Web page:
A major FRAND dispute between InterDigital and Lenovo begins today, with Gowling WLG and Kirkland & Ellis representing the parties over global licence rates. This is the first major SEP and FRAND case to reach trial in the UK since Unwired Planet prevailed against Huawei in 2020. In this instance, five InterDigital portfolio patents are also the subject of ongoing technical trials.
13 January 2022 by Amy Sandys
Today marks the first day of a two-week trial between non-practising entity InterDigital and mobile device manufacturer Lenovo at the UK High Court. It is the first major FRAND trial since Unwired Planet vs. Huawei between 2017 and 2020, and involves parallel litigation in the US and China.
Last week, the court also released a second technical judgment in the case, finding an InterDigital patent invalid for lack of novelty over the prior art. The proceedings are the result of a major global licensing dispute between InterDigital and Lenovo, covering nullity, competition law, and FRAND issues.
All eyes are on the case, given the questions surrounding whether judges will maintain the standards previously set by former High Court judge Colin Birss in global licensing jurisprudence. The Supreme Court upheld Birss’ judgment in August 2020, when it published its long-awaited judgment in the dispute between Unwired Planet vs. Huawei (case IDs: UKSC 2018/0214).
In doing so, the Supreme Court judges confirmed that the courts of England and Wales have jurisdiction to determine global FRAND terms and rates.
InterDigital initially alleged that Lenovo infringed five SEPs in the UK. The NPE claimed that all patent were essential to the 3G and 4G UMTS and LTE standards. The patents, EP 2 485 558, EP 23 63 008, EP 2 557 714, EP 24 21 318 and EP 33 55 537 are part of InterDigital’s portfolio and are regulated by the European Telecommunications Standard Institute (ETSI). The portfolio also contains patents granted in the US and China.
In summer 2021, the court found InterDigital’s EP 558 valid and essential to the 4G communications standard. This decision provided a springboard from which the parties could commence the FRAND trial.
However, in December the judge denied the NPE’s injunction request against Lenovo. In the decision, presiding judge Richard Hacon refers to a previous judgment in the case between Apple and Optis, whereby the court determined that Apple must take a licence on as-yet-undecided FRAND terms or face an injunction. But in this instance, Lenovo stipulated that the Apple vs. Optis case does not consider the same points of French law as under its application.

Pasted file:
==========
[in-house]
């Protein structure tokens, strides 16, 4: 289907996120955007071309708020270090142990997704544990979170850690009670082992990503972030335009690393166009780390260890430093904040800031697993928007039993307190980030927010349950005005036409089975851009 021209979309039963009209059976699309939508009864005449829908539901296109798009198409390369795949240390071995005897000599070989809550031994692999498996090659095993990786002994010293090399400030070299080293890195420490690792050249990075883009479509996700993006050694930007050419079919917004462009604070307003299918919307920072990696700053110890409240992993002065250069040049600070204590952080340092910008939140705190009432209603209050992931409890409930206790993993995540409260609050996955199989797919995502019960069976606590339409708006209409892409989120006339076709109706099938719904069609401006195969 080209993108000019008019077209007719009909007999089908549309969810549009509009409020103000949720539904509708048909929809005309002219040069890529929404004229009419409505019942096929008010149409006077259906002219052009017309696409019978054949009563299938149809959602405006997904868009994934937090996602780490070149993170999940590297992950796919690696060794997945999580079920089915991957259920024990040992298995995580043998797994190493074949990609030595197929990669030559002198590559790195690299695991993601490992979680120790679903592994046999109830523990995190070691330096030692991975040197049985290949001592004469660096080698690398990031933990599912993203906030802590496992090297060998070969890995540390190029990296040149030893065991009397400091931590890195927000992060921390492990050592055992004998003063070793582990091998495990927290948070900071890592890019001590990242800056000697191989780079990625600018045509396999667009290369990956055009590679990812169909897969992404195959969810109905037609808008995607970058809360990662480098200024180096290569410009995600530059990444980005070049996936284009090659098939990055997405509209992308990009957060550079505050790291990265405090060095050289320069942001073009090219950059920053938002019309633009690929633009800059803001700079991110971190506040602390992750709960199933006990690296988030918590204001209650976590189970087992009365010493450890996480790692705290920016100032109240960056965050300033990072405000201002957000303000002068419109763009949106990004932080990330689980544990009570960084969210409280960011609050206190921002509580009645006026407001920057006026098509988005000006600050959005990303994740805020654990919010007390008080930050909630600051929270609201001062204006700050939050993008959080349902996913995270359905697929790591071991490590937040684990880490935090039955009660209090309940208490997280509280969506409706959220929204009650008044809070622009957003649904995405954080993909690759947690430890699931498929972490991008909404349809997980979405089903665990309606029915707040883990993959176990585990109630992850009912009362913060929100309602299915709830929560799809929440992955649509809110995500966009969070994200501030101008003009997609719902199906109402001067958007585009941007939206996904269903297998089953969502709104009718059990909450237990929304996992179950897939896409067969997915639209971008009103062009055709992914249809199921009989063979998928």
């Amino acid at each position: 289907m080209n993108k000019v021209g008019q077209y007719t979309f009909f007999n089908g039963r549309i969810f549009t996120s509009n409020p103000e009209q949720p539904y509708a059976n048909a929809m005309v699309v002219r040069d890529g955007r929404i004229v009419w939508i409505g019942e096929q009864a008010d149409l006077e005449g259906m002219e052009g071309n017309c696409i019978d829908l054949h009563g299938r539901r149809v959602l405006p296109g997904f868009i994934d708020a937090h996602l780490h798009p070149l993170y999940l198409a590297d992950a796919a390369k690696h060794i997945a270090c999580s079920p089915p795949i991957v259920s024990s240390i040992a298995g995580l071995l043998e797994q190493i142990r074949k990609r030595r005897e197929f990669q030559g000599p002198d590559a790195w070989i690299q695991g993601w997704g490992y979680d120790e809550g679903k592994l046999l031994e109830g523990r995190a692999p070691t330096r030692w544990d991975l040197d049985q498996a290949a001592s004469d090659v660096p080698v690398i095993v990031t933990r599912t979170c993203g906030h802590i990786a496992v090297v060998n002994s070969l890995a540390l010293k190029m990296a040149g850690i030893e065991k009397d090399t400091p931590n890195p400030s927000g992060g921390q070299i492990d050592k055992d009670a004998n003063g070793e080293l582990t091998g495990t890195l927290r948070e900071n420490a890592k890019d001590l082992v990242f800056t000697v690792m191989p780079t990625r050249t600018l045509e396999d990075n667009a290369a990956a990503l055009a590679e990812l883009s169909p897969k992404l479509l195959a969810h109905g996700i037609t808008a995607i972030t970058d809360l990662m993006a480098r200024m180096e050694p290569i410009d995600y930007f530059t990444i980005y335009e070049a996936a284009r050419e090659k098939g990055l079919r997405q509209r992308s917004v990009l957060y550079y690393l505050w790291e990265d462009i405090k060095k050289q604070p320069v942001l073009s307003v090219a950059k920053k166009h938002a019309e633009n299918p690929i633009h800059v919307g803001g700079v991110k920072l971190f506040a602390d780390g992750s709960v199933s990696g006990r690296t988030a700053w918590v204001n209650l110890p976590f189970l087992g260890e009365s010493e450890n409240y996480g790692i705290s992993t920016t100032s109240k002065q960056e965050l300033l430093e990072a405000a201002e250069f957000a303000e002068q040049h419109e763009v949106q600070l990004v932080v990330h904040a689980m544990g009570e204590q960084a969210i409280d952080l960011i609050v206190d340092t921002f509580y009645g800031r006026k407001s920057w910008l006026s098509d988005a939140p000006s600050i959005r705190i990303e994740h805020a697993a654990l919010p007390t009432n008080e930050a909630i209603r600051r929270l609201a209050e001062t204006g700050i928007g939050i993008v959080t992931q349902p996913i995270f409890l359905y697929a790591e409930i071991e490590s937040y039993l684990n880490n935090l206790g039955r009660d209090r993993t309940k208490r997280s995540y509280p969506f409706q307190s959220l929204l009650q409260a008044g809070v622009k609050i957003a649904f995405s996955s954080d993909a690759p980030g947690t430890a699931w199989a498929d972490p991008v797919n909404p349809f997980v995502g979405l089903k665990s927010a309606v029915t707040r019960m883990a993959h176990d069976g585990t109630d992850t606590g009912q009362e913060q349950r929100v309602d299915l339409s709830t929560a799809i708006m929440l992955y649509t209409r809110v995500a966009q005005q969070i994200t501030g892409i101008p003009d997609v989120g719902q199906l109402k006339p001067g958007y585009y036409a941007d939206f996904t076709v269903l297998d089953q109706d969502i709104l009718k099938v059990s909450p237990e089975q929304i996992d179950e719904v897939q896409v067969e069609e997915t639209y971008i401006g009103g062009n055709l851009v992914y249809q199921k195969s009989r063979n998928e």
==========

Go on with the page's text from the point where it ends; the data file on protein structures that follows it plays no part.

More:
Furthermore, this case also considers parallel litigation in the US and China, whereby tribunals other than the UK have jurisdiction to grant a global licence. The judge therefore rejected the injunction request, although the court will revisit this in the FRAND trial
Gowling WLG represents InterDigital, while Kirkland & Ellis acts for Lenovo. In Unwired Planet vs. Huawei, IP boutique EIP and the London office of Osborne Clarke prevailed for the NPE. Market leaders Powell Gilbert and challengers Allen & Overy led for Huawei.
Since 2009, the parties have discussed licensing EP 558, with InterDigital claiming it made global licensing offers to Lenovo on FRAND terms under the ETSI declaration. InterDigital also offered a licence on alternative terms. InterDigital claimed that Lenovo was an unwilling FRAND licensee and would not accept the offered FRAND licence, while Lenovo rejected claims that InterDigital’s offer was FRAND.
Now it is down to the UK courts to determine a fair and reasonable rate for InterDigital’s global patent portfolio.
The UK High Court has also released a judgment from the second of five parallel technical trials. Following the second hearing in Trial B, the court found InterDigital patent EP 33 55 537 invalid. This contrasts with the first technical decision from August 2021, from which InterDigital emerged on top.
In the second technical trial, presiding judge James Mellor found the patent lacked novelty over the prior art. However, the decision does not impact the process of the FRAND trial. A third technical trial is scheduled to begin on 9 May 2021.
In new proceedings, InterDigital has recently filed two suits against Oppo in Munich and Mannheim.
InterDigital began the lawsuits with Gowling WLG, with co-chair of its global tech team Alexandra Brodie in the lead. She is supported across the technical and FRAND trials by partners Matt Hervey and Jamie Rowlands, and director Michael Carter, as well as numerous associates.
The firm is also undertaking parallel FRAND proceedings in China and the US, with the firm’s Beijing and Guangzhou offices providing support in this instance.
By contrast, the relationship between Kirkland & Ellis and Lenovo is relatively new. The US firm took over from Powell Gilbert, which initially represented Lenovo, shortly after the claims were filed in April 2020.
Kirkland & Ellis partner Daniel Lim is running the FRAND trial, with support from an associate team. Fellow partner Steven Baldwin leads on the technical aspects, along with associate Gabriella Bornstein.
Lawyers in technical trial B (judgment 06/01/2022)
8 New Square (London): Adrian Speck, Mark Chacksfield, Edmund Eustace
Gowling WLG (London): Alex Brodie, Jamie Rowlands (partners); associate: Andrew Maggs
In-house (Wilmington): Steve Akerley (VP, head of litigation)
8 New Square (London): James Abrahams, William Duncan
11 South Square (London): Kyra Nezami
Kirkland & Ellis (London): Steven Baldwin (partner); associates: Gabriella Bornstein, John de Rohan-Truba
In-house (North Carolina): Jennifer Salinas (executive director, general counsel), Anup Shah (legal director)
UK High Court, London
James Mellor (deputy presiding judge)